Skip the Valentine’s Day Candy, Please!

So, Valentine’s Day is this weekend. And if your child is part of the PK-5 set, chances are that there will be a class “celebration” on Friday.

Can I make a plea?

Skip the Valentine’s Day candy, please!

In fact, take all the food and treats out of the party while you are at it.

What? An elementary teacher who wants to SKIP the fun parts of Valentine’s Day? Why yes, yes I do. And for good reasons, too.

See, I have kids with allergies in my classroom. Like seriously bad ones. And I can’t control what candy your child is bringing into my classroom. I also can’t go with you to the grocery store or watch you whip up your signature brownies. I can’t make sure that there is absolutely zero cross contamination between the potentially deadly allergen(s) and the food you are sharing with my students.

happy valentine's!I’m sure your heart is in the right place, and you’ve gotten the virtually allergen free hard candies or re-read each label in your scrubbed clean kitchen. But I just can’t take that chance.

I also have kids who don’t have the money to spend on candy for the class. And I have a few more who are super artistic and wanted to create personalized cards for each child. As these students watch their friends open the Valentine’s mailboxes, will these carefully crafted cards get passed over in favor of one that features a Tootsie Pop? I’d like to think that this won’t happen, but the call of sugar sometimes trumps all. So, to spare the feelings of these precious children, can we all agree (as adults) that we can purchase candy-less cards this year?

Now, on to the more selfish reasons for my quest to cancel candy.

Let me just paint you a picture: kids unwrapping sweet after sweet; sprinkle covered cupcakes being shoved into mouths; colorful sugar cookies crumbling onto my carpet. The desks are covered in sticky, sticky goop. Wrappers are scattered everywhere. And guess who gets to clean it up?

ME! Because I refuse to let our custodian deal with this level of disaster.

After every class party, everything is absolutely torn apart. My whole room smells like a can of Duncan Hines frosting exploded. A ton of glittery sugar crystals have magically been sprinkled over the top of everything.

happy valentine's! (2)So, once the kids leave, I will spend the time I normally devote to grading your child’s work to Lysol wiping all of the surfaces and desperately picking crud out of the nubby carpet.

Don’t expect that math test to be home until the end of next week.

Also, have you witnessed a couple dozen prepubescent children on a crazy sugar rush?

I have, and it ain’t pretty.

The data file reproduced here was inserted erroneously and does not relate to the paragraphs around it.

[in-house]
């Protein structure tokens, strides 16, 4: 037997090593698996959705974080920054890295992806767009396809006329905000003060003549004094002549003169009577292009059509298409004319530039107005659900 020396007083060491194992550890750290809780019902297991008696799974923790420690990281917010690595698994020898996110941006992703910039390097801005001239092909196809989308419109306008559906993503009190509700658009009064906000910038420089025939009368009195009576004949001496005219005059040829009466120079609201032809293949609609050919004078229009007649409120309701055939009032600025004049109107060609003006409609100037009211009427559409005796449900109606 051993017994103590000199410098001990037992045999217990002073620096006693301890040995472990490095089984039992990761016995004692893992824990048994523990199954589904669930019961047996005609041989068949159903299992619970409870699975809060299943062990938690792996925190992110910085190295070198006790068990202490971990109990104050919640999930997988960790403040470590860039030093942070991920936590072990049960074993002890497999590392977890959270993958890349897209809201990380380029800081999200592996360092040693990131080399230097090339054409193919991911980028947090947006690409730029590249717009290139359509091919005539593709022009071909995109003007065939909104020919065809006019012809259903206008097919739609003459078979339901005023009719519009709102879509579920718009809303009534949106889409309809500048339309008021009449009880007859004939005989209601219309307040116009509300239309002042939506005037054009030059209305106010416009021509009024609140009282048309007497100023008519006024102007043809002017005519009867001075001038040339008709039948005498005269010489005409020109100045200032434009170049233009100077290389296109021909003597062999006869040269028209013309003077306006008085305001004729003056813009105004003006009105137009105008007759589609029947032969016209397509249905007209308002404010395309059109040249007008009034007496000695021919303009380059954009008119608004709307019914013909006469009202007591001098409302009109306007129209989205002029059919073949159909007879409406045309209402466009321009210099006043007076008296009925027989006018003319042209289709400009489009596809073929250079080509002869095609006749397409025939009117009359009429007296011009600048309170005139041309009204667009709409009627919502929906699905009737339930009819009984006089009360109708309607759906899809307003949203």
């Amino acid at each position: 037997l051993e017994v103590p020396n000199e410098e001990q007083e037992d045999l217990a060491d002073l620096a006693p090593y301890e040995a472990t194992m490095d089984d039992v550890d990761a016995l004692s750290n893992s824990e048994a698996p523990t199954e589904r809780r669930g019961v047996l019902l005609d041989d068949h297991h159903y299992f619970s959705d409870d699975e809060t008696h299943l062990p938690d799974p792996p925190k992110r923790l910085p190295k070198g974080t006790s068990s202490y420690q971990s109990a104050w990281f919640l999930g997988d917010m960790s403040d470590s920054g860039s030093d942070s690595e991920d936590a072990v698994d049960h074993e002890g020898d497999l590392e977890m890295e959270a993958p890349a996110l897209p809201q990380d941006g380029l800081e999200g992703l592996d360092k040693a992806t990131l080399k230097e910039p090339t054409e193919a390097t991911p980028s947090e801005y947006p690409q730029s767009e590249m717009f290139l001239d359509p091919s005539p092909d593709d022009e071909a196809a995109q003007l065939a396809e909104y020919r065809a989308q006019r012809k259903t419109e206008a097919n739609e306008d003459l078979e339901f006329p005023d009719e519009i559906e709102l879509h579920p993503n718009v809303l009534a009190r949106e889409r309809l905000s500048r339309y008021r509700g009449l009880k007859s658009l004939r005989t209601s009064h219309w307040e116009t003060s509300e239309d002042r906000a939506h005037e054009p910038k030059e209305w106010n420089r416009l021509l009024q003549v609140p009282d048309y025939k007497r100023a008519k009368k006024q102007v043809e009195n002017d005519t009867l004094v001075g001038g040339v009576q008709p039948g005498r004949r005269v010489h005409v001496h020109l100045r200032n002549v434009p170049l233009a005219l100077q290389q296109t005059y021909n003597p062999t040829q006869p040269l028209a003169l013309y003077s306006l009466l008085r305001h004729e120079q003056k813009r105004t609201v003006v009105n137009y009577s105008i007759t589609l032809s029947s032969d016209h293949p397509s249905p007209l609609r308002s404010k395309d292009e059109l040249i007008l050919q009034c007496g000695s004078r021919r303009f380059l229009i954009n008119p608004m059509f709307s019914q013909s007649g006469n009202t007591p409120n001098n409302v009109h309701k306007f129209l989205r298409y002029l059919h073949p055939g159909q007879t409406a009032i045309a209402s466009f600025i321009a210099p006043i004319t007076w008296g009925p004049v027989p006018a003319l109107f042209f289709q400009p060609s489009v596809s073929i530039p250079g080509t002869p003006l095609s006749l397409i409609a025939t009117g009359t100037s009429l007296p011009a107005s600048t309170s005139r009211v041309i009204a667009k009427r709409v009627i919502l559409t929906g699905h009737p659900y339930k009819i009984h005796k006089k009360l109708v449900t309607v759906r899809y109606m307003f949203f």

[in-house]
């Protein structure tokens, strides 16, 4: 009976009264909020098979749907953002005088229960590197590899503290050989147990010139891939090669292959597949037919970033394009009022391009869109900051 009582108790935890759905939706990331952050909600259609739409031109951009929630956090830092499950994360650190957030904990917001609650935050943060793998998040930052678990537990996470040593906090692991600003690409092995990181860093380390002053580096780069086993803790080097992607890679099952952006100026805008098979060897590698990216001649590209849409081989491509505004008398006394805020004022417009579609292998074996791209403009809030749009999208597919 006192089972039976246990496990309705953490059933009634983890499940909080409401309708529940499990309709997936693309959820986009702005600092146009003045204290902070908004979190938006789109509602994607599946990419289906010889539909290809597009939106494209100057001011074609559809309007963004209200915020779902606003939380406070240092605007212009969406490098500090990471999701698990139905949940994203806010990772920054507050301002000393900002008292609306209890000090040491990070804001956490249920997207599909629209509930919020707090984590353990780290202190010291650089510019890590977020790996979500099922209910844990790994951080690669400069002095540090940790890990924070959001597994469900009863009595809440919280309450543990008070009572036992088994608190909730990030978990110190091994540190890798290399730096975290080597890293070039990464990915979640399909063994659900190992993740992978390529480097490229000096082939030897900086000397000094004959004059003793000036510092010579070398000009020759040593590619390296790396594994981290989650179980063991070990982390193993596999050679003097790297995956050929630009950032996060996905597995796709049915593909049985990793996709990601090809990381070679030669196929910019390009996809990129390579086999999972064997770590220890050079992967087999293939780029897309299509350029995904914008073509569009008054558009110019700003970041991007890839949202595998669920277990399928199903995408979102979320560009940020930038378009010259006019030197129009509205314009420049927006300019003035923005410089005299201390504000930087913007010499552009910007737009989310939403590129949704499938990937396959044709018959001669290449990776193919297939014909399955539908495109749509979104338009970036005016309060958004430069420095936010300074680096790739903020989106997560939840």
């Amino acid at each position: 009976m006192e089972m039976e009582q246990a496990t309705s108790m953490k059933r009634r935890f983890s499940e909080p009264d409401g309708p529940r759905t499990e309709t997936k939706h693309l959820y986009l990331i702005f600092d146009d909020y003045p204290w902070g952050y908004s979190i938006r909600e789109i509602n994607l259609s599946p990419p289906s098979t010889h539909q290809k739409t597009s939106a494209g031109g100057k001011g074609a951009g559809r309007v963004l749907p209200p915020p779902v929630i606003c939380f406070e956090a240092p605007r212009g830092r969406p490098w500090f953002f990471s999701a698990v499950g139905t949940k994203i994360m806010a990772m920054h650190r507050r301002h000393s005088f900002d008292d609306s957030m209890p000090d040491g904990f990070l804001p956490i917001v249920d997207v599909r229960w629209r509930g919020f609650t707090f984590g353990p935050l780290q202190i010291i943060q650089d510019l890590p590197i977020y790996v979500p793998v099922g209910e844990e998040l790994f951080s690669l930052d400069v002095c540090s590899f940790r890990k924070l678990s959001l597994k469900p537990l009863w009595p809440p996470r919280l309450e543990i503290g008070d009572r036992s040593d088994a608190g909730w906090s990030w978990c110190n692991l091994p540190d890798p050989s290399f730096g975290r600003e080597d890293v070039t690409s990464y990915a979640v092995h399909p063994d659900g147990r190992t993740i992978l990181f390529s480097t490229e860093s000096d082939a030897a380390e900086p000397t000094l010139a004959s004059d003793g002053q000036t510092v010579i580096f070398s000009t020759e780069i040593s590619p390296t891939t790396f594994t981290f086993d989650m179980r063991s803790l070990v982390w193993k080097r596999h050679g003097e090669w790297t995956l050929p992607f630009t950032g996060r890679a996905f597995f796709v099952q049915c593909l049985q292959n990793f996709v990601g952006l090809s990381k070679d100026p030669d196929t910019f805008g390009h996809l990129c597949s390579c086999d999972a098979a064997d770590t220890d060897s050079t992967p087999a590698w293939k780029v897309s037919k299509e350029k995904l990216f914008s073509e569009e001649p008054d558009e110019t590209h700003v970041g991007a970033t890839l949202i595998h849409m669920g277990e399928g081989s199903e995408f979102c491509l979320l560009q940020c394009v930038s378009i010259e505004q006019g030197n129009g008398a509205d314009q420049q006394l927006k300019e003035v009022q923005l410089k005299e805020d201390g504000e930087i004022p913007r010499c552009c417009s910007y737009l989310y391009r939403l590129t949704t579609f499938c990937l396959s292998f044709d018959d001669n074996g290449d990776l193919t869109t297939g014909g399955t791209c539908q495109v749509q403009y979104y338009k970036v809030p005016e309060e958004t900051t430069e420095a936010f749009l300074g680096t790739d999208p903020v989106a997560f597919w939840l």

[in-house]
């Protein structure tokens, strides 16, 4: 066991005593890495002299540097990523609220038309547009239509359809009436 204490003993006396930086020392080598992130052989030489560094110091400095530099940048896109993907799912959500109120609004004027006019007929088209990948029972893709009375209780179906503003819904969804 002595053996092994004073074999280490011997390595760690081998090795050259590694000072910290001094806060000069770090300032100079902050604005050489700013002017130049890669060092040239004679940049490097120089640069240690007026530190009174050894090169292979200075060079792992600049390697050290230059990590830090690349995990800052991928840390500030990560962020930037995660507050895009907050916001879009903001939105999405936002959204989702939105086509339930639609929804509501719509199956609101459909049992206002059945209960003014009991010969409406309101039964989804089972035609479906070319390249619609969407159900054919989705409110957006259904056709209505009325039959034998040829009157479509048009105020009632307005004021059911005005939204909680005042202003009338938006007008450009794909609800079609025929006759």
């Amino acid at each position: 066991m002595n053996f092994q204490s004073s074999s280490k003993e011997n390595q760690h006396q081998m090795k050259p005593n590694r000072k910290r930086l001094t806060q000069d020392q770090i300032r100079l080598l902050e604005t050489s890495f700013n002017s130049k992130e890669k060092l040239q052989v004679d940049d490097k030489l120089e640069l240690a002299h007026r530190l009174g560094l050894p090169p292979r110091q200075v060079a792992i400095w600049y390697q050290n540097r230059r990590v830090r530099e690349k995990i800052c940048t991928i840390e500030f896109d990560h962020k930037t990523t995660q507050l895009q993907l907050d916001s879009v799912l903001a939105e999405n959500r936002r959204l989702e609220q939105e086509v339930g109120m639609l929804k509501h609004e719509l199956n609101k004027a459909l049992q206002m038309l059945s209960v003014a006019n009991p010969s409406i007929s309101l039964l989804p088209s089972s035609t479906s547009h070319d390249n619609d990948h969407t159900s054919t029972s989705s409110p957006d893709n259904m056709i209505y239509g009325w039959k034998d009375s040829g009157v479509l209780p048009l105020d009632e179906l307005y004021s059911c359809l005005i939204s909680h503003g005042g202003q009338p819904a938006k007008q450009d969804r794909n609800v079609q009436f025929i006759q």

First, they are excited. Like REALLY excited. They dance and sing and generally annoy all the classroom beside and below us.

Then, they go NUTS. Like crazy. they want to invent new rules for old games. They want to pull out all of the construction paper, glue, and glitter to create masterpieces.

Last comes the inevitable crash. By the last 20 or so minutes, the kids are absolute grouches. They make Oscar seem like a super positive character. All I hear are arguments, petty disagreements, and general grumbling. Seriously, I am more than happy to send you these kids when the bell rings.

So, given the serious concerns (allergies, cash limitations, creativity overruled by candy) and the somewhat more personal issues teachers might experience, let’s skip the candy (and cake and cookies) this Valentine’s Day!

Instead, how about we create some artwork or read a fun story or craft something or play silly music and dance around. There are literally thousands of ideas on Pinterest, and I’ll be pinning them all this week.

I would love for you all to share your best candy-free class party ideas in the comments here, on Facebook, on Twitter, or on Pinterest.

~Meg

 

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8 thoughts on “Skip the Valentine’s Day Candy, Please!

    1. Something small is ok, but it can really get out of hand. I’ve had parents make individual, personalized baggies for every child. A pencil, seasonal eraser, or other non-edible is a perfect way to spread the love, while keeping the sugar to a minimum:)

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  1. While I’m not a parent, I have been a nanny for kids with allergies and it is heartbreaking to see them have to spend the day at home on Halloween, the last day before Christmas or Valentine’s Day because of parents bringing food in for class parties. They knew they were being left out and to them it is personal. It’s hard for them to understand at that age why they can do what their class is doing. When I have children I will completely understand and agree with the teacher if they say no food or candy in the classrooms.

    Liked by 1 person

    1. It can really get out of hand. I have a serious, but not currently deadly, dairy allergy. On holidays or celebrations, my parents always packed an extra “safe” snack for me to eat.
      Do I love sweets and cake and candy? Of course! But it’s hard to manage 20+ kids and their dietary needs in a small space.
      Thanks for being so supportive!

      Liked by 1 person

  2. My son’s daycare was a nut free zone and you could only bring in pre-made treats that had the ingredients listed on the labels. It was a rule they set with all the parents and to my knowledge no one complained. As a parent, I am going to look to the teacher to tell me what she/he wants and expects for their class parties. His current pre-K class does NOT allow parents to bring in food for parties. The teachers take care of little treats so they know exactly what they are putting into them. And they never really have a big party. They just work it into whatever topic they are discussing that week.

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